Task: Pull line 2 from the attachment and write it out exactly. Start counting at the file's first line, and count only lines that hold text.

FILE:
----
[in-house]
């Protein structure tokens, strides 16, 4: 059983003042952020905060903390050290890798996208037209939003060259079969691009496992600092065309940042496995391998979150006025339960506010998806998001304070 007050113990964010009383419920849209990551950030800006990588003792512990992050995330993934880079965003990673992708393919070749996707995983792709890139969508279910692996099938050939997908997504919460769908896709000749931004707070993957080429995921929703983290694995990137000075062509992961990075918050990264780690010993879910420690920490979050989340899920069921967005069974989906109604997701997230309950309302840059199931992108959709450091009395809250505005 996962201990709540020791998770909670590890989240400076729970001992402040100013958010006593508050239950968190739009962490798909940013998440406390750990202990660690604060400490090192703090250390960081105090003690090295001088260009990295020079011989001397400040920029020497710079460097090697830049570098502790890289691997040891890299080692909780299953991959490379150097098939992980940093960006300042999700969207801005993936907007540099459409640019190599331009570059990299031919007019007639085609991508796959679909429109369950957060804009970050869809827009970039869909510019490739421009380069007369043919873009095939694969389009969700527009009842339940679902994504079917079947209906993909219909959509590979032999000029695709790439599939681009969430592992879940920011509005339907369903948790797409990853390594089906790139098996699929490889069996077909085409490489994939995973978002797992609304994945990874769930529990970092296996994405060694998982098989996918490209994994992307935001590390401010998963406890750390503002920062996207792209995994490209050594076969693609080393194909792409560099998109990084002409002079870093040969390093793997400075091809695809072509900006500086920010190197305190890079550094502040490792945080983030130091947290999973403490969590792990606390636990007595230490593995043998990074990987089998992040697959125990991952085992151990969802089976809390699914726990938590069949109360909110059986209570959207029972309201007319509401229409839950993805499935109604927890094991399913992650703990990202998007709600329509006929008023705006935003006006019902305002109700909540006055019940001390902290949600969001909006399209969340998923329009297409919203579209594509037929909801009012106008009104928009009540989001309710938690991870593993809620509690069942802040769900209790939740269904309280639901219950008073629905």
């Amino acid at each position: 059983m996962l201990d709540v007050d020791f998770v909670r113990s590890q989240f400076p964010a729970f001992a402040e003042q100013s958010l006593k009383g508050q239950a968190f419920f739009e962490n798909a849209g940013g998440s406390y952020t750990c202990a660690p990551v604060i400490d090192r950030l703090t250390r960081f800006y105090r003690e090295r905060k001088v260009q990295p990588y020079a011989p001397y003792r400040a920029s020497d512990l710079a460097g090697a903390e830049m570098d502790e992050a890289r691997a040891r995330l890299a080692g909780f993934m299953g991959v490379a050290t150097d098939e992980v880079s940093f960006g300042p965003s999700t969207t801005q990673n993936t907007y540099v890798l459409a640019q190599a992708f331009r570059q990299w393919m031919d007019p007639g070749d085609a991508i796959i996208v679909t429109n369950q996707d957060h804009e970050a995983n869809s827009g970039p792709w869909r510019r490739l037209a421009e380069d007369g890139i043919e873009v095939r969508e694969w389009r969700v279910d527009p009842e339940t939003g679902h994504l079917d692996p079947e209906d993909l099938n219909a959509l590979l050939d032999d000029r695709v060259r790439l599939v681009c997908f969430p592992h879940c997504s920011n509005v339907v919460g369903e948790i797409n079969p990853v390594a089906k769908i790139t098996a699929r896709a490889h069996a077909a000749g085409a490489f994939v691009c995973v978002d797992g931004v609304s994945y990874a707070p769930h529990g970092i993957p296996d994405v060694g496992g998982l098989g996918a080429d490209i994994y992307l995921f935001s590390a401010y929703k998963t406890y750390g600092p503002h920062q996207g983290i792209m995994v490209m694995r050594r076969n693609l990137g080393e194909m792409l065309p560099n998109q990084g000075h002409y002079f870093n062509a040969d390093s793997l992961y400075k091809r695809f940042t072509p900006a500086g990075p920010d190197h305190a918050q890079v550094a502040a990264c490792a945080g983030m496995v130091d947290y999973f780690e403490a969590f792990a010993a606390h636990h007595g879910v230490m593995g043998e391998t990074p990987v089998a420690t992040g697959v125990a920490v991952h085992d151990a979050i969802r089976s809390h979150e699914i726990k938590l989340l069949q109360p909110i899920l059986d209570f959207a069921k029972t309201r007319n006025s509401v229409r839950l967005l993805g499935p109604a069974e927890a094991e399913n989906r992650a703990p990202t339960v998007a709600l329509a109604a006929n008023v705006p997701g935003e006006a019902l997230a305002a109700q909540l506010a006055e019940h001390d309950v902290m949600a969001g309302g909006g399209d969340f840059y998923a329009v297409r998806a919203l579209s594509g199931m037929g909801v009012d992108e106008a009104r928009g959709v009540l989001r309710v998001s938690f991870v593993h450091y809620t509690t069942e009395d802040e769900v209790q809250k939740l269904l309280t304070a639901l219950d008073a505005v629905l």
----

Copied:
């Protein structure tokens, strides 16, 4: 059983003042952020905060903390050290890798996208037209939003060259079969691009496992600092065309940042496995391998979150006025339960506010998806998001304070 007050113990964010009383419920849209990551950030800006990588003792512990992050995330993934880079965003990673992708393919070749996707995983792709890139969508279910692996099938050939997908997504919460769908896709000749931004707070993957080429995921929703983290694995990137000075062509992961990075918050990264780690010993879910420690920490979050989340899920069921967005069974989906109604997701997230309950309302840059199931992108959709450091009395809250505005 996962201990709540020791998770909670590890989240400076729970001992402040100013958010006593508050239950968190739009962490798909940013998440406390750990202990660690604060400490090192703090250390960081105090003690090295001088260009990295020079011989001397400040920029020497710079460097090697830049570098502790890289691997040891890299080692909780299953991959490379150097098939992980940093960006300042999700969207801005993936907007540099459409640019190599331009570059990299031919007019007639085609991508796959679909429109369950957060804009970050869809827009970039869909510019490739421009380069007369043919873009095939694969389009969700527009009842339940679902994504079917079947209906993909219909959509590979032999000029695709790439599939681009969430592992879940920011509005339907369903948790797409990853390594089906790139098996699929490889069996077909085409490489994939995973978002797992609304994945990874769930529990970092296996994405060694998982098989996918490209994994992307935001590390401010998963406890750390503002920062996207792209995994490209050594076969693609080393194909792409560099998109990084002409002079870093040969390093793997400075091809695809072509900006500086920010190197305190890079550094502040490792945080983030130091947290999973403490969590792990606390636990007595230490593995043998990074990987089998992040697959125990991952085992151990969802089976809390699914726990938590069949109360909110059986209570959207029972309201007319509401229409839950993805499935109604927890094991399913992650703990990202998007709600329509006929008023705006935003006006019902305002109700909540006055019940001390902290949600969001909006399209969340998923329009297409919203579209594509037929909801009012106008009104928009009540989001309710938690991870593993809620509690069942802040769900209790939740269904309280639901219950008073629905």